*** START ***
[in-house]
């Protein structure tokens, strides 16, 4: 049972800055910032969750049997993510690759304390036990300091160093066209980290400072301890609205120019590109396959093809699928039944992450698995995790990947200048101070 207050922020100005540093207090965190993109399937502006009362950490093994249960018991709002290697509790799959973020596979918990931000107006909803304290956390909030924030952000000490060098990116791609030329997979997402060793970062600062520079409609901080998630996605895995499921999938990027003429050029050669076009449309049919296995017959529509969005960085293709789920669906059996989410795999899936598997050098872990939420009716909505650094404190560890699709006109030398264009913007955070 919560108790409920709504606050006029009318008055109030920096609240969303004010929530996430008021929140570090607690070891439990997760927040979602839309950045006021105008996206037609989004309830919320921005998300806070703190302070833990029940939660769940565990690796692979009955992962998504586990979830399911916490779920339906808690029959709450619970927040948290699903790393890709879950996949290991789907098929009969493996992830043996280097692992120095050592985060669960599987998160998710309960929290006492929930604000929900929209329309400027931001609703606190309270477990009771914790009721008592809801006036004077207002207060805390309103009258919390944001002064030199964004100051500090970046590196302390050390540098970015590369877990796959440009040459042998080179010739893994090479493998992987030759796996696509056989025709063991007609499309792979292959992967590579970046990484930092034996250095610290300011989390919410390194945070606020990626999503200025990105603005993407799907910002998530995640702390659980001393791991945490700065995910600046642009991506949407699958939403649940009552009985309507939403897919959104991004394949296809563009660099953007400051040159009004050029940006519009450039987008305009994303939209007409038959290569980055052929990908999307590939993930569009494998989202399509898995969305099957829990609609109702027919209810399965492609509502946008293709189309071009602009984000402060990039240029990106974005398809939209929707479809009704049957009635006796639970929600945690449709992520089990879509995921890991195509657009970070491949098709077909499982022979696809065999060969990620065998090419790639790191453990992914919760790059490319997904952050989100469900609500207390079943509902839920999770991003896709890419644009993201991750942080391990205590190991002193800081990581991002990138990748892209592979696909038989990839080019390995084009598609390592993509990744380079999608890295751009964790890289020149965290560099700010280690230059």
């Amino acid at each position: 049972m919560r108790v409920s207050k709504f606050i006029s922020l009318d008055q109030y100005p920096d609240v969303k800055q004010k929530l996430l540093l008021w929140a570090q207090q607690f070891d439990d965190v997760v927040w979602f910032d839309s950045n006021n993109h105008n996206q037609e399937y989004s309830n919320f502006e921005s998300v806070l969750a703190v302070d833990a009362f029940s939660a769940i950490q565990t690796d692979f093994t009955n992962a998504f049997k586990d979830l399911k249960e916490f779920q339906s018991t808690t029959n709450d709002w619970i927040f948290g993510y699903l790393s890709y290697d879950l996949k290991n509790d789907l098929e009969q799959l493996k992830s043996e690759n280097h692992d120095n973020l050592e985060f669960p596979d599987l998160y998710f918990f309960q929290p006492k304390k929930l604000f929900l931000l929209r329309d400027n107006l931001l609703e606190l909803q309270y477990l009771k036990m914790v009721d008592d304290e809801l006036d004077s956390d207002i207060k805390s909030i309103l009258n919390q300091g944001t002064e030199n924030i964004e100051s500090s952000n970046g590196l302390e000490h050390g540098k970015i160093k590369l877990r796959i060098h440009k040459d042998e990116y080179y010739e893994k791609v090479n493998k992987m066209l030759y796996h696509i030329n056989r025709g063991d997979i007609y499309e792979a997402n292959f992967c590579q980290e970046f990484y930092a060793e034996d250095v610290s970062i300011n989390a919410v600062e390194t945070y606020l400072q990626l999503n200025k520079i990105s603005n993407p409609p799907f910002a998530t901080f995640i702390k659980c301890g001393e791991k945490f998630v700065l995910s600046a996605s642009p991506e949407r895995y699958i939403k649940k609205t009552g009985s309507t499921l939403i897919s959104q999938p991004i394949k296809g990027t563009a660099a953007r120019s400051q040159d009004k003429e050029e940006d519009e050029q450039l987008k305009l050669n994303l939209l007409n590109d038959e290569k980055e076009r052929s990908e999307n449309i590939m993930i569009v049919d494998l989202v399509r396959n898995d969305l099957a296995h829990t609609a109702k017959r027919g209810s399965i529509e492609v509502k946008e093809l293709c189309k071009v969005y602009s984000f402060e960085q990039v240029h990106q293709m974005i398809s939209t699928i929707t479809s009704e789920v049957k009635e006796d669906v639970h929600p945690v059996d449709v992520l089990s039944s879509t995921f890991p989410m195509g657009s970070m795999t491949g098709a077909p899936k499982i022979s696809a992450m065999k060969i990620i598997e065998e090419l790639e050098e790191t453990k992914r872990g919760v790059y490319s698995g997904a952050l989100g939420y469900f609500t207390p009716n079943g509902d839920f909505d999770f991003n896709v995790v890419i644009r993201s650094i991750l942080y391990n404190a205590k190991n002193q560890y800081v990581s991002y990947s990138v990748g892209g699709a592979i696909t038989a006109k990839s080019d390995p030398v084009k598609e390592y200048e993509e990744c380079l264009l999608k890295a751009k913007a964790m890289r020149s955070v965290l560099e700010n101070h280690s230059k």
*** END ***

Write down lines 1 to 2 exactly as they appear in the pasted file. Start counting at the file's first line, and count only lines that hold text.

[in-house]
């Protein structure tokens, strides 16, 4: 049972800055910032969750049997993510690759304390036990300091160093066209980290400072301890609205120019590109396959093809699928039944992450698995995790990947200048101070 207050922020100005540093207090965190993109399937502006009362950490093994249960018991709002290697509790799959973020596979918990931000107006909803304290956390909030924030952000000490060098990116791609030329997979997402060793970062600062520079409609901080998630996605895995499921999938990027003429050029050669076009449309049919296995017959529509969005960085293709789920669906059996989410795999899936598997050098872990939420009716909505650094404190560890699709006109030398264009913007955070 919560108790409920709504606050006029009318008055109030920096609240969303004010929530996430008021929140570090607690070891439990997760927040979602839309950045006021105008996206037609989004309830919320921005998300806070703190302070833990029940939660769940565990690796692979009955992962998504586990979830399911916490779920339906808690029959709450619970927040948290699903790393890709879950996949290991789907098929009969493996992830043996280097692992120095050592985060669960599987998160998710309960929290006492929930604000929900929209329309400027931001609703606190309270477990009771914790009721008592809801006036004077207002207060805390309103009258919390944001002064030199964004100051500090970046590196302390050390540098970015590369877990796959440009040459042998080179010739893994090479493998992987030759796996696509056989025709063991007609499309792979292959992967590579970046990484930092034996250095610290300011989390919410390194945070606020990626999503200025990105603005993407799907910002998530995640702390659980001393791991945490700065995910600046642009991506949407699958939403649940009552009985309507939403897919959104991004394949296809563009660099953007400051040159009004050029940006519009450039987008305009994303939209007409038959290569980055052929990908999307590939993930569009494998989202399509898995969305099957829990609609109702027919209810399965492609509502946008293709189309071009602009984000402060990039240029990106974005398809939209929707479809009704049957009635006796639970929600945690449709992520089990879509995921890991195509657009970070491949098709077909499982022979696809065999060969990620065998090419790639790191453990992914919760790059490319997904952050989100469900609500207390079943509902839920999770991003896709890419644009993201991750942080391990205590190991002193800081990581991002990138990748892209592979696909038989990839080019390995084009598609390592993509990744380079999608890295751009964790890289020149965290560099700010280690230059």